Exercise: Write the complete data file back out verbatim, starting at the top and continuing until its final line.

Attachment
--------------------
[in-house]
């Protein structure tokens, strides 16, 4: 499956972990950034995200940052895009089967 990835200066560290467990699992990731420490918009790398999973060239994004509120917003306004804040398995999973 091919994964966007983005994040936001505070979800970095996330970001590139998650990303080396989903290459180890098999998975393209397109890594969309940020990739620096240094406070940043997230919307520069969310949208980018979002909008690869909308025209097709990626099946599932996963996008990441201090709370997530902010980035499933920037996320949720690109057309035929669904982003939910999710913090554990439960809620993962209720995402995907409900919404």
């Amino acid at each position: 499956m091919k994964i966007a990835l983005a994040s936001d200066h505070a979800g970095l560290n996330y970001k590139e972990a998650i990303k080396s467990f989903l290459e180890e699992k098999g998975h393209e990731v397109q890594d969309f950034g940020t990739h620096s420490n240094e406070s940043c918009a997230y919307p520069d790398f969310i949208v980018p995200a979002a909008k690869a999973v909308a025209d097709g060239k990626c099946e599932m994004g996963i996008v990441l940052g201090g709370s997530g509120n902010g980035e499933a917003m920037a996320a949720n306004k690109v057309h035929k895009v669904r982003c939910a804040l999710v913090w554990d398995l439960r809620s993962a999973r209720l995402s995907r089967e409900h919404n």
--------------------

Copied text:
[in-house]
């Protein structure tokens, strides 16, 4: 499956972990950034995200940052895009089967 990835200066560290467990699992990731420490918009790398999973060239994004509120917003306004804040398995999973 091919994964966007983005994040936001505070979800970095996330970001590139998650990303080396989903290459180890098999998975393209397109890594969309940020990739620096240094406070940043997230919307520069969310949208980018979002909008690869909308025209097709990626099946599932996963996008990441201090709370997530902010980035499933920037996320949720690109057309035929669904982003939910999710913090554990439960809620993962209720995402995907409900919404």
């Amino acid at each position: 499956m091919k994964i966007a990835l983005a994040s936001d200066h505070a979800g970095l560290n996330y970001k590139e972990a998650i990303k080396s467990f989903l290459e180890e699992k098999g998975h393209e990731v397109q890594d969309f950034g940020t990739h620096s420490n240094e406070s940043c918009a997230y919307p520069d790398f969310i949208v980018p995200a979002a909008k690869a999973v909308a025209d097709g060239k990626c099946e599932m994004g996963i996008v990441l940052g201090g709370s997530g509120n902010g980035e499933a917003m920037a996320a949720n306004k690109v057309h035929k895009v669904r982003c939910a804040l999710v913090w554990d398995l439960r809620s993962a999973r209720l995402s995907r089967e409900h919404n």